A rather plain livery, but not ugly by any means!
Loïc Duval and Jérôme d’Ambrosio both return for a second season at Dragon Racing. Their 2015/2016 livery is thankfully drastically different to their first effort, which was forgettable in a McLaren sort of way.
The new livery has swapped out the chrome silver for a lovely chrome red, which as I’ve mentioned before, is quite a beautiful colour. It is separated by matte black stripes (can you see the theme this season?) along the entire length of the car. I feel as though the black stripe closest to the bottom of the car isn’t entirely necessary and probably should have been left out. It squeezes the McAfee logo too tightly and doesn’t bring any positives to the livery for me.
The livery would look like an inverse Venturi livery if it wasn’t for a few differences. The red chrome has an interesting effect, with the sun’s reflection on the road creating a luminous halo around the car.
A lovely colour and a nice overall livery, although not quite perfect.
e.Dams has an unchanged line-up for the new season, with the positive news that Renault is investing more heavily in Formula E.
With the extra investment comes an extra Mild Seven Renault looking livery. In fact, it has a number of (Formula 1) influences, and gives off the feeling of an early 2000s Renault F1 livery, thanks to the yellow top section, whilst using a 2001 Prost shade of blue. The new darker blue is a huge improvement and really is a stunning colour, as Alain Prost would know well!
The top of the car, from the nose to ‘exhaust’, is coloured in Renault yellow. It is rather basic, but it follows the contours of the car nicely and contrasts the blue well. This section is also bordered by a thin strip of white which adds a layer of complexity, keeping it from looking like a very basic lower category, Sauberish livery.
Very pleased with this livery, especially the move from the ‘ocean’ blue to the new, deeper, sexy blue. Not only because it’s a lovely colour, but because they no longer clash with the Amlin sponsored cars, which use a similar shade of blue.
Trulli Formula E Team
The 2015/2016 season is looking incredibly shaky for Trulli, with the team not completing a single timed lap in testing and then failing to take part at the season opener in Beijing. Trulli himself has stepped away from driving responsibilities, with Tonio Liuzzi and Salvador Durán racing for the team in season two.
There are precious few images available of the new car as a consequence of the aforementioned circumstances. Therefore, it will be tricky to give an accurate review of the livery. However, from what I understand (or see), the team is retaining the same livery used in season one, which was actually a lovely looking livery, albeit not exactly what I was expecting a Trulli livery to look like.
The livery is mainly sky blue, with the rest of the car split quite evenly between royal and navy blue, white and green. The design is intricate and looks as though plenty of effort has been put into making it look good. A two tone design sweeps from the start of the sidepod to the nose of the car, gradually getting lighter the closer it gets to the tip of the nose. White and green accents accompany this design, with the green line flowing all the way to the rear of the car beneath the sidepod, fading to white in the process. The sidepod itself is navy blue with an interesting set of sponsors which are placed well.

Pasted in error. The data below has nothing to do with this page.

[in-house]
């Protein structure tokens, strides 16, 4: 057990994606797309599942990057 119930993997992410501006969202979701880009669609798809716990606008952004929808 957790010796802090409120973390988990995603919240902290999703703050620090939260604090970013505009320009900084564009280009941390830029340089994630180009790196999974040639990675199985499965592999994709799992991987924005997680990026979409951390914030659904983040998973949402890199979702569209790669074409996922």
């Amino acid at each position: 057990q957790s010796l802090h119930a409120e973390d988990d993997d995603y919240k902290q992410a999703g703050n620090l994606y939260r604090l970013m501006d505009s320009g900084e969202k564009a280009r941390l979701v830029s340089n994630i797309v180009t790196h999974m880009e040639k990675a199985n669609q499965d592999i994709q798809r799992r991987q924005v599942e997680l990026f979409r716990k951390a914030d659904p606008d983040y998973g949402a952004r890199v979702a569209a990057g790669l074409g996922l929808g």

The engine cover is a nice green colour, which gradually fades to white as it reaches the rear of the car. The use of green as an accent colour is a welcome change from the red used on most of the other liveries.
Overall, the Trulli livery has to be one of the best designed and most pleasing to look at on the grid.
ABT Schaeffler Audi Sport
Speaking of original liveries, ABT have only slightly altered their unique livery from last season, which in 2015/2016 will once again be driven by Lucas Di Grassi and Daniel Abt.
I can’t recall another racing livery in a green yellow and red combination off the top of my head. For this reason alone, the ABT team deserves a big ‘thumbs up’. The colour combination works surprisingly well, despite each colour getting reasonable even coverage on the car.
The front of the car is mostly red, meeting with the yellow section just below the mirrors, in a diagonal design that ends at the front suspension. A yellow line runs into the red section along the top of the nose, but cuts off awkwardly above the VW logo. It seems strange how the line turns at 90 degree angles, when it would have been far more aesthetically pleasing to simply wrap around the front of the nosecone in a more traditional way.
The green rear section meets with the yellow with an unnecessary spray painted effect. It would have looked much nicer with regular sharp edges and would have made the livery look more uniform and complete. This is accentuated by the sharp Shaffler logo being surrounded by a soft green design.
I am also confused by the matte black section directly in front of the cockpit and the carbon fibre mirrors. Surely red or yellow would have sufficed. Unfortunately it looks like a sponsors requirement has further brought down the livery.
The overall livery looks great from a distance, but the closer you get and the harder you look, the more flaws you begin to notice. I want to say it’s a great livery, but my nit-picky nature means I’ll have to settle for just good.
Mahindra Racing Formula E Team